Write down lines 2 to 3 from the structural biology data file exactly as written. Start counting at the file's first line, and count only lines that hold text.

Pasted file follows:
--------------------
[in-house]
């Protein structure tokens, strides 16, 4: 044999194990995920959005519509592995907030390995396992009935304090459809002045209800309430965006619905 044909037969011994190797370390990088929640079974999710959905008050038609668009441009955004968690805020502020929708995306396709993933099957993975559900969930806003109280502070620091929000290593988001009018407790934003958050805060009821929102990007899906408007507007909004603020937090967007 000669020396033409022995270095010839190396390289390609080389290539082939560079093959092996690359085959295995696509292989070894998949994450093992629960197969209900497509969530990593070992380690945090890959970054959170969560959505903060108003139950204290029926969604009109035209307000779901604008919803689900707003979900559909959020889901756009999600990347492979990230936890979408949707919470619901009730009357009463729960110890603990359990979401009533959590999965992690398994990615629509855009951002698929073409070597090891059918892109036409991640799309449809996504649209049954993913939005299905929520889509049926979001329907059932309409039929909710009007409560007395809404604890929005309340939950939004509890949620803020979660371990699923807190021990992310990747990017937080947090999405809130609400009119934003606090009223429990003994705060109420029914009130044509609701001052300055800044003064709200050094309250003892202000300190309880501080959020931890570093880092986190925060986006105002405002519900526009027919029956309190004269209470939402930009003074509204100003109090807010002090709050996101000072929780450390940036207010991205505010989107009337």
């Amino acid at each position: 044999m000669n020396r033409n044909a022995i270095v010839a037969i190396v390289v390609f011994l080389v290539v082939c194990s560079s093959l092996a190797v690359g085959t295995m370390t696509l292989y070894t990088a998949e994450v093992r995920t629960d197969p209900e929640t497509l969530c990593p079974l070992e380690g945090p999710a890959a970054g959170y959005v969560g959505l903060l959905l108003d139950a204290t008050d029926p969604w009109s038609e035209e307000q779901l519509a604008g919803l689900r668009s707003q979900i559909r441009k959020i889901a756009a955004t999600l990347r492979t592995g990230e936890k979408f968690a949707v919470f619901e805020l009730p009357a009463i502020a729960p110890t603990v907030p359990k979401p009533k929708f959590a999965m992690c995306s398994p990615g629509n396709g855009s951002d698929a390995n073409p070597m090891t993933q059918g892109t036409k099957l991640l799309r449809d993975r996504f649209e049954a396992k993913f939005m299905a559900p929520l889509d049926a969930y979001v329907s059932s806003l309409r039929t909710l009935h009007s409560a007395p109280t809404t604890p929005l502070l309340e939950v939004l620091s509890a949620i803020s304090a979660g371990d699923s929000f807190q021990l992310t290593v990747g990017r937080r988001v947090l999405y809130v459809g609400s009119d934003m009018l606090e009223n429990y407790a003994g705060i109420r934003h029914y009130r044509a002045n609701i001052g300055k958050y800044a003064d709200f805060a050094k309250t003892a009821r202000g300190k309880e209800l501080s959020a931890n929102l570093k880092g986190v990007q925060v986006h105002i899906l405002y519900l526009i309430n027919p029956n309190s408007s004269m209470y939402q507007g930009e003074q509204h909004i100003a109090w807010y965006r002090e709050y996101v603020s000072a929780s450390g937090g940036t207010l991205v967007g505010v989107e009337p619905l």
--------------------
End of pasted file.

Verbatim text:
């Protein structure tokens, strides 16, 4: 044999194990995920959005519509592995907030390995396992009935304090459809002045209800309430965006619905 044909037969011994190797370390990088929640079974999710959905008050038609668009441009955004968690805020502020929708995306396709993933099957993975559900969930806003109280502070620091929000290593988001009018407790934003958050805060009821929102990007899906408007507007909004603020937090967007 000669020396033409022995270095010839190396390289390609080389290539082939560079093959092996690359085959295995696509292989070894998949994450093992629960197969209900497509969530990593070992380690945090890959970054959170969560959505903060108003139950204290029926969604009109035209307000779901604008919803689900707003979900559909959020889901756009999600990347492979990230936890979408949707919470619901009730009357009463729960110890603990359990979401009533959590999965992690398994990615629509855009951002698929073409070597090891059918892109036409991640799309449809996504649209049954993913939005299905929520889509049926979001329907059932309409039929909710009007409560007395809404604890929005309340939950939004509890949620803020979660371990699923807190021990992310990747990017937080947090999405809130609400009119934003606090009223429990003994705060109420029914009130044509609701001052300055800044003064709200050094309250003892202000300190309880501080959020931890570093880092986190925060986006105002405002519900526009027919029956309190004269209470939402930009003074509204100003109090807010002090709050996101000072929780450390940036207010991205505010989107009337």
């Amino acid at each position: 044999m000669n020396r033409n044909a022995i270095v010839a037969i190396v390289v390609f011994l080389v290539v082939c194990s560079s093959l092996a190797v690359g085959t295995m370390t696509l292989y070894t990088a998949e994450v093992r995920t629960d197969p209900e929640t497509l969530c990593p079974l070992e380690g945090p999710a890959a970054g959170y959005v969560g959505l903060l959905l108003d139950a204290t008050d029926p969604w009109s038609e035209e307000q779901l519509a604008g919803l689900r668009s707003q979900i559909r441009k959020i889901a756009a955004t999600l990347r492979t592995g990230e936890k979408f968690a949707v919470f619901e805020l009730p009357a009463i502020a729960p110890t603990v907030p359990k979401p009533k929708f959590a999965m992690c995306s398994p990615g629509n396709g855009s951002d698929a390995n073409p070597m090891t993933q059918g892109t036409k099957l991640l799309r449809d993975r996504f649209e049954a396992k993913f939005m299905a559900p929520l889509d049926a969930y979001v329907s059932s806003l309409r039929t909710l009935h009007s409560a007395p109280t809404t604890p929005l502070l309340e939950v939004l620091s509890a949620i803020s304090a979660g371990d699923s929000f807190q021990l992310t290593v990747g990017r937080r988001v947090l999405y809130v459809g609400s009119d934003m009018l606090e009223n429990y407790a003994g705060i109420r934003h029914y009130r044509a002045n609701i001052g300055k958050y800044a003064d709200f805060a050094k309250t003892a009821r202000g300190k309880e209800l501080s959020a931890n929102l570093k880092g986190v990007q925060v986006h105002i899906l405002y519900l526009i309430n027919p029956n309190s408007s004269m209470y939402q507007g930009e003074q509204h909004i100003a109090w807010y965006r002090e709050y996101v603020s000072a929780s450390g937090g940036t207010l991205v967007g505010v989107e009337p619905l």